“This place,” he stated, “is thousands of years old, maybe millions. And it all used to be under water, under the sea. That little puddle,” another wave of his hand indicated the fierce and burning lake, “is all that’s left of it now.”
She had wanted him to stop, but a horrified fascination made her hang onto every word. She felt small against the immensity of the world. All the way home she huddled close to her father’s warm and sturdy body under his coat. But she felt that even he, burly and powerful as he was, could not protect her from the enormous and crushing weight of the universe. Still, he was the link with a comfortable reality, assuring her that not yet, not yet, would she be devoured by eternity.
How and when the fear left her she did not really know, except that as she grew in her understanding of gospel principles, the Resurrection became a truth full of light and hope. And through all the tragedy the years could bring her, that strength never left her, until one morning sixty years later when she woke and found that Carl no longer breathed beside her. He was dead, and the simple fact that he had gone without warning was a shock that nearly devastated Georgia’s time-tempered spirit.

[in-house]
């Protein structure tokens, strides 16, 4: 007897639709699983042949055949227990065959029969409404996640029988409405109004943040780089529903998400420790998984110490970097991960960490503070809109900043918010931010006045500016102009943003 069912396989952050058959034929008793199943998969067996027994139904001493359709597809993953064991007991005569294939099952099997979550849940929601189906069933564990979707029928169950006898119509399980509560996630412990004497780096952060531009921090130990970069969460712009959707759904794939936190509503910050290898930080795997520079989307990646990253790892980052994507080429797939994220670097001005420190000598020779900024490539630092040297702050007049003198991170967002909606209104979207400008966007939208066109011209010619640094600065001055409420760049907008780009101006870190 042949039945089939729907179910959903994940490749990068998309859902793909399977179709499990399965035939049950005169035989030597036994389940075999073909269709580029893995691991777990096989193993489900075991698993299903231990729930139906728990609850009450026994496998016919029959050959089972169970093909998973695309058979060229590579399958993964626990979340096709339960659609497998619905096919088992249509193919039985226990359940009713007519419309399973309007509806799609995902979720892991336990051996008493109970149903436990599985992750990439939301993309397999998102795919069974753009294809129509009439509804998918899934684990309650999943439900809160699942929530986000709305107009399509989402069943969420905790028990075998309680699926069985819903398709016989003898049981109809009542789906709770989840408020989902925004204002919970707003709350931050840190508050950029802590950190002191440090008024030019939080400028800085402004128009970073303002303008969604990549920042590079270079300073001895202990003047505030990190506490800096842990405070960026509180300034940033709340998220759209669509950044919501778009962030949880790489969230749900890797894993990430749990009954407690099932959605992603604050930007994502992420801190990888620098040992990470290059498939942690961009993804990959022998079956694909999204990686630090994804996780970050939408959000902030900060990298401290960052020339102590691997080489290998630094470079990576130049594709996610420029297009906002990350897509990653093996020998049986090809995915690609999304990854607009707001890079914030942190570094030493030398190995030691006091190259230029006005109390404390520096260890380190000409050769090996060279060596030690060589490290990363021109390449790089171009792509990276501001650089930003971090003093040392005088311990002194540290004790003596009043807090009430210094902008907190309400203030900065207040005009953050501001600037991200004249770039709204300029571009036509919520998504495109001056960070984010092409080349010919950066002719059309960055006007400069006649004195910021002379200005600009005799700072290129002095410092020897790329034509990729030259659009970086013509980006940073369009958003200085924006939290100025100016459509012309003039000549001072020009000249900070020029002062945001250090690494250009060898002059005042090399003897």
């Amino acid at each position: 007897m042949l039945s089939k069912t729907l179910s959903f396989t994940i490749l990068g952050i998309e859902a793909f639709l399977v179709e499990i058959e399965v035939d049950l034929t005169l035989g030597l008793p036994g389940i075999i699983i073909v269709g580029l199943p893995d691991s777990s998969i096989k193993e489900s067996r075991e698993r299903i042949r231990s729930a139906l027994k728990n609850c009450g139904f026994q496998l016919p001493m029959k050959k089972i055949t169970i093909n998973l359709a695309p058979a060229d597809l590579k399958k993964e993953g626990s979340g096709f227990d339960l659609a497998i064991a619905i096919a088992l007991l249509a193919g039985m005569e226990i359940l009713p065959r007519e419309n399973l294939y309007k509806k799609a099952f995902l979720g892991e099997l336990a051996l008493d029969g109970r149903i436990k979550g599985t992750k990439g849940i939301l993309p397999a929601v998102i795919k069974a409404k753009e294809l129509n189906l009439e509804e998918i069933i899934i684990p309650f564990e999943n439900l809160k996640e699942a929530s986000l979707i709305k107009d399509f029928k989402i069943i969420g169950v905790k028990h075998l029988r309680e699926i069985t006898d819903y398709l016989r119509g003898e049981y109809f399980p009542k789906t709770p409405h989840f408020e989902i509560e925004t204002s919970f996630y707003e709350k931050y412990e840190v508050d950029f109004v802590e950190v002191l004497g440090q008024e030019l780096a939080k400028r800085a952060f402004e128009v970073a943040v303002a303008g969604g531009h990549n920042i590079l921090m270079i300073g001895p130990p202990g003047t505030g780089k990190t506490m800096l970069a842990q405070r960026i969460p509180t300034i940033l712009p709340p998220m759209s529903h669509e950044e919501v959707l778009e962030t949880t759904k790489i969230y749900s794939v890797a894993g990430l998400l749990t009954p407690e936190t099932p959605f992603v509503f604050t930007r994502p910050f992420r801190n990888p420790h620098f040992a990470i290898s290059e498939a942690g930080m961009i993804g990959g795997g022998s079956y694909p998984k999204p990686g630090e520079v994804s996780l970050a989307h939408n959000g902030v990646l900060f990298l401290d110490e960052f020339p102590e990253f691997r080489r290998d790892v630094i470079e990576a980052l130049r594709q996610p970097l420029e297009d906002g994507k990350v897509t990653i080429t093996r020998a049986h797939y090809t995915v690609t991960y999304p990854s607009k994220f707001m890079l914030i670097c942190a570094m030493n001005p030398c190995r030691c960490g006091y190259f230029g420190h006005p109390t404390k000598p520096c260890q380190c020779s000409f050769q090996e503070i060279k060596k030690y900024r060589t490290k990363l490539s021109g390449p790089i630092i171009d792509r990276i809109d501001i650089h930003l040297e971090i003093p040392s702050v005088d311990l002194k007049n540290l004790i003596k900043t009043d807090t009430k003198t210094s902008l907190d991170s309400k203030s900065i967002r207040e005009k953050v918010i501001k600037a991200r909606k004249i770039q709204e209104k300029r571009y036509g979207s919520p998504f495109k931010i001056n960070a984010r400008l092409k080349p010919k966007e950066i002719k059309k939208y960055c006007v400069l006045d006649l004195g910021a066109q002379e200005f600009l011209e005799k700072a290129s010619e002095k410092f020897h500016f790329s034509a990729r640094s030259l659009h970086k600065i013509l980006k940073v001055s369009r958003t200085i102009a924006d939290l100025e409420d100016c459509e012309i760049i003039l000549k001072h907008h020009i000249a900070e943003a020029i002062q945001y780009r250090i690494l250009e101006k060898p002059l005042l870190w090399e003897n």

At first she felt she would be helpless until she was again with Carl, and, abandoning after the first vain attempt the hope of bringing him back to her, she cried and demanded that she be taken with him. How long her cries lasted she did not know. She was like a child who will not listen to reason but sobs in frustration at the one doorway she has been denied.
When it ended, and reality began to set its cold grip on her, she went numb. For weeks she carried out her activities with an unperturbed countenance, but she saw and heard little and felt nothing.
It was about six weeks after his death that Georgia went outside and looked at the garden—Carl’s garden. In the morning, when dew lay scattered in the grass and on the spider’s web, when moist August still hung heavy in the air but September waited in the sky, she looked at the garden and saw how it had been neglected. Carl had always taken such pride in it, pouring out hours of labor on the fruits and vegetables. She had let him alone—“You’re the one who’s good with growing things”—and had done the canning when he brought her his prizes.